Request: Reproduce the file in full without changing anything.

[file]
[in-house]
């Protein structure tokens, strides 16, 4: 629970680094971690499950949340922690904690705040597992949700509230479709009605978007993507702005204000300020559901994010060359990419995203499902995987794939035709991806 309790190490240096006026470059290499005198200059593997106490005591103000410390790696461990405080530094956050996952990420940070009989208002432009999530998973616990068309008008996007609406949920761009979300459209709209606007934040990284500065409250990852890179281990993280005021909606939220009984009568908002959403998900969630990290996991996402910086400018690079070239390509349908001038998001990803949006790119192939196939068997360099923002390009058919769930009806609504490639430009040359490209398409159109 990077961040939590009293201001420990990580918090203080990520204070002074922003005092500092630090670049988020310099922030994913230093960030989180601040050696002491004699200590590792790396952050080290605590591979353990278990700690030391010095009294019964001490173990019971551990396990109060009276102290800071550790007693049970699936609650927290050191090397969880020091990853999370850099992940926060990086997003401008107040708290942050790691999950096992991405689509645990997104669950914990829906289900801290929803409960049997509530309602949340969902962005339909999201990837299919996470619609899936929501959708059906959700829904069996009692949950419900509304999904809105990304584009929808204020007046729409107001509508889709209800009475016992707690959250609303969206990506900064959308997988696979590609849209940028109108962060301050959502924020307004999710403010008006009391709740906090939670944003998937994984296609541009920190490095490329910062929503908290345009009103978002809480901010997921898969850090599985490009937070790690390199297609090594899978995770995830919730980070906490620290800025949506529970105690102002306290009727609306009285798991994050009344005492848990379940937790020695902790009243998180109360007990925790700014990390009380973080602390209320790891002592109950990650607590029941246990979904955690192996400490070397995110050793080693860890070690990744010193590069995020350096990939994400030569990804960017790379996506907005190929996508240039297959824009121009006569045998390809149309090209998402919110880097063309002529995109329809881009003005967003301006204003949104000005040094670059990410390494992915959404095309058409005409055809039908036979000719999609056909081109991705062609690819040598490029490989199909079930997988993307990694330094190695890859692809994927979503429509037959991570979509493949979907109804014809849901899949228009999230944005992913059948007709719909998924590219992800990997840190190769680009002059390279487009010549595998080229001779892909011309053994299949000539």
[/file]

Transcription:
[in-house]
């Protein structure tokens, strides 16, 4: 629970680094971690499950949340922690904690705040597992949700509230479709009605978007993507702005204000300020559901994010060359990419995203499902995987794939035709991806 309790190490240096006026470059290499005198200059593997106490005591103000410390790696461990405080530094956050996952990420940070009989208002432009999530998973616990068309008008996007609406949920761009979300459209709209606007934040990284500065409250990852890179281990993280005021909606939220009984009568908002959403998900969630990290996991996402910086400018690079070239390509349908001038998001990803949006790119192939196939068997360099923002390009058919769930009806609504490639430009040359490209398409159109 990077961040939590009293201001420990990580918090203080990520204070002074922003005092500092630090670049988020310099922030994913230093960030989180601040050696002491004699200590590792790396952050080290605590591979353990278990700690030391010095009294019964001490173990019971551990396990109060009276102290800071550790007693049970699936609650927290050191090397969880020091990853999370850099992940926060990086997003401008107040708290942050790691999950096992991405689509645990997104669950914990829906289900801290929803409960049997509530309602949340969902962005339909999201990837299919996470619609899936929501959708059906959700829904069996009692949950419900509304999904809105990304584009929808204020007046729409107001509508889709209800009475016992707690959250609303969206990506900064959308997988696979590609849209940028109108962060301050959502924020307004999710403010008006009391709740906090939670944003998937994984296609541009920190490095490329910062929503908290345009009103978002809480901010997921898969850090599985490009937070790690390199297609090594899978995770995830919730980070906490620290800025949506529970105690102002306290009727609306009285798991994050009344005492848990379940937790020695902790009243998180109360007990925790700014990390009380973080602390209320790891002592109950990650607590029941246990979904955690192996400490070397995110050793080693860890070690990744010193590069995020350096990939994400030569990804960017790379996506907005190929996508240039297959824009121009006569045998390809149309090209998402919110880097063309002529995109329809881009003005967003301006204003949104000005040094670059990410390494992915959404095309058409005409055809039908036979000719999609056909081109991705062609690819040598490029490989199909079930997988993307990694330094190695890859692809994927979503429509037959991570979509493949979907109804014809849901899949228009999230944005992913059948007709719909998924590219992800990997840190190769680009002059390279487009010549595998080229001779892909011309053994299949000539």